Efficacy of Different Irrigant Activation Systems on Debris and Smear Layer Removal: A Scanning Electron Microscopy Evaluation

Ronald Wigler*, Moran Herteanu, Yuval Wilchfort, Anda Kfir

*Corresponding author for this work

Research output: Contribution to journalArticlepeer-review

1 Scopus citations


Background. Irrigation is an essential component of root canal treatment to enable cleaning beyond the reach of mechanical instruments. The study aimed to assess and compare the efficacy of different final irrigation protocols, including sonic- and ultrasonic-powered irrigant-activation systems, on debris and smear layer removal in the coronal, middle, and apical thirds of straight oval root canals. Materials and Methods. Straight oval root canals of 60 human mandibular incisors were prepared to size 40.04 and divided into four groups (n = 15) according to the final irrigation protocols: (a) Eddy sonic activation (b) endosonic passive ultrasonic irrigation (PUI), (c) irrisafe PUI, and (d) manual syringe and needle irrigation with no additional activation, which served as control. After the treatment procedures, the roots were split and observed using scanning electron microscopy. The presence of remaining debris and smear layer at the coronal, mid-root, and apical thirds of the canals were evaluated using a score system and statistically analyzed using multinominal models with significance level set at p<0.05. Results. None of the final irrigation protocols completely removed all debris and smear layer from all root canals. When the syringe and needle were used without activation, more debris and smear layer were found in the apical third of the canals. Activation of the final irrigant with each of the three devices significantly reduced the presence of debris in the apical third, compared to the syringe and needle final irrigation, with no difference among the three activation devices. Eddy and irrisafe activation also significantly reduced the residual smear layer in the apical third, compared to syringe and needle alone, while the reduction in the remaining smear layer by endosonic activation did not reach the significance level. Conclusions. Removal of debris and smear layer from the apical part of the root canal by syringe and needle irrigation alone may be significantly improved by using sonic or ultrasonic activation of the final irrigant. Endosonic activation was less effective in removal of smear layer from the apical part of the canals compared to the other two activation systems.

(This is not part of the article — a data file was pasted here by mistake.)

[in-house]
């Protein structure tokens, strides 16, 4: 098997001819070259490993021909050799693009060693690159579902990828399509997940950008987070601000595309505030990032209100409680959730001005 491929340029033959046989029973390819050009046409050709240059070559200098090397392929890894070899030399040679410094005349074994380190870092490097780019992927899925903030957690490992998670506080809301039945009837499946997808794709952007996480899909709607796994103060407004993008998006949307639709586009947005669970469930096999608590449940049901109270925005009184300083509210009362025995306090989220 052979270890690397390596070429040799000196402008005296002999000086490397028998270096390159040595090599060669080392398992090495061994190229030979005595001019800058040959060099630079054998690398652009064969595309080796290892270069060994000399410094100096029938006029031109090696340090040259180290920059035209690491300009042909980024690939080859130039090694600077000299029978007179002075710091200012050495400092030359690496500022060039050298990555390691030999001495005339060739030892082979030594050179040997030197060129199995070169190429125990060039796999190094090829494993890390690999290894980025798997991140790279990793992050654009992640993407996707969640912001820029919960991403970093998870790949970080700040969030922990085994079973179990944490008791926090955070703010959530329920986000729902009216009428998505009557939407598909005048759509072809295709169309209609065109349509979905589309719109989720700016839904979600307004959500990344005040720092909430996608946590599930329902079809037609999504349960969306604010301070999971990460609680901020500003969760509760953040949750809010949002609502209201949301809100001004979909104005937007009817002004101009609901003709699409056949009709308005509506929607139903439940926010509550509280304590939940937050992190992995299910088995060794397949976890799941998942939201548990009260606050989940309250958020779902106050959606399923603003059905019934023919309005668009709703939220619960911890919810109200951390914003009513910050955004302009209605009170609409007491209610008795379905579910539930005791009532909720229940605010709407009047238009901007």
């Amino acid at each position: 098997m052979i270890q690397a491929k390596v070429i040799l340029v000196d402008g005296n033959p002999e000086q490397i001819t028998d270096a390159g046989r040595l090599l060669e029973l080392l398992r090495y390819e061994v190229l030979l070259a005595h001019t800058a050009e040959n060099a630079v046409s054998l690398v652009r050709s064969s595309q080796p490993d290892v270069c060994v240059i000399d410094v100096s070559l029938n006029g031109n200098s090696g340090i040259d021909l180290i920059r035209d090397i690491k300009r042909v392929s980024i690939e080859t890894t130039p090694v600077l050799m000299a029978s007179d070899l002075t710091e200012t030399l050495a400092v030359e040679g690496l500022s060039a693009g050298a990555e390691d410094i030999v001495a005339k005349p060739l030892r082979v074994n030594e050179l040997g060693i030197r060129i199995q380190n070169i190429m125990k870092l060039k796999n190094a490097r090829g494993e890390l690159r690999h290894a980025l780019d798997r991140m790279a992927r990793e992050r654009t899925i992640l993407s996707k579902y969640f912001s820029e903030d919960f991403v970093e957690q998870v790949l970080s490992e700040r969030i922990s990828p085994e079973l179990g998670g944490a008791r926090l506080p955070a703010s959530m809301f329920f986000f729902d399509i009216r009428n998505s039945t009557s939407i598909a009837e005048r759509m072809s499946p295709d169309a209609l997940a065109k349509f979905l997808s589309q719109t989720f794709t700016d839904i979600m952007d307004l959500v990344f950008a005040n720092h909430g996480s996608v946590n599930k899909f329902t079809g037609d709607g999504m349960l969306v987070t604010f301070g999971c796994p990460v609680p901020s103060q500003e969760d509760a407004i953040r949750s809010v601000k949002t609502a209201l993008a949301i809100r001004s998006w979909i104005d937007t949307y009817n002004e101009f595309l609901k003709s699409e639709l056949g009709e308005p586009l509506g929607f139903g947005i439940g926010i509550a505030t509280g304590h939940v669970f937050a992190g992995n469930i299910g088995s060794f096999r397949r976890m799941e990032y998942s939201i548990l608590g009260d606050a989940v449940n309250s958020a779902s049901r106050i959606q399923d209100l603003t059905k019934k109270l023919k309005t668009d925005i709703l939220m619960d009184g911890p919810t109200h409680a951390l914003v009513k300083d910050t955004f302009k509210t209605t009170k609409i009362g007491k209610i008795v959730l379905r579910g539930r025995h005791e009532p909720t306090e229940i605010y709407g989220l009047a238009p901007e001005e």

Original languageEnglish
Article number9933524
JournalInternational Journal of Dentistry
StatePublished - 2023


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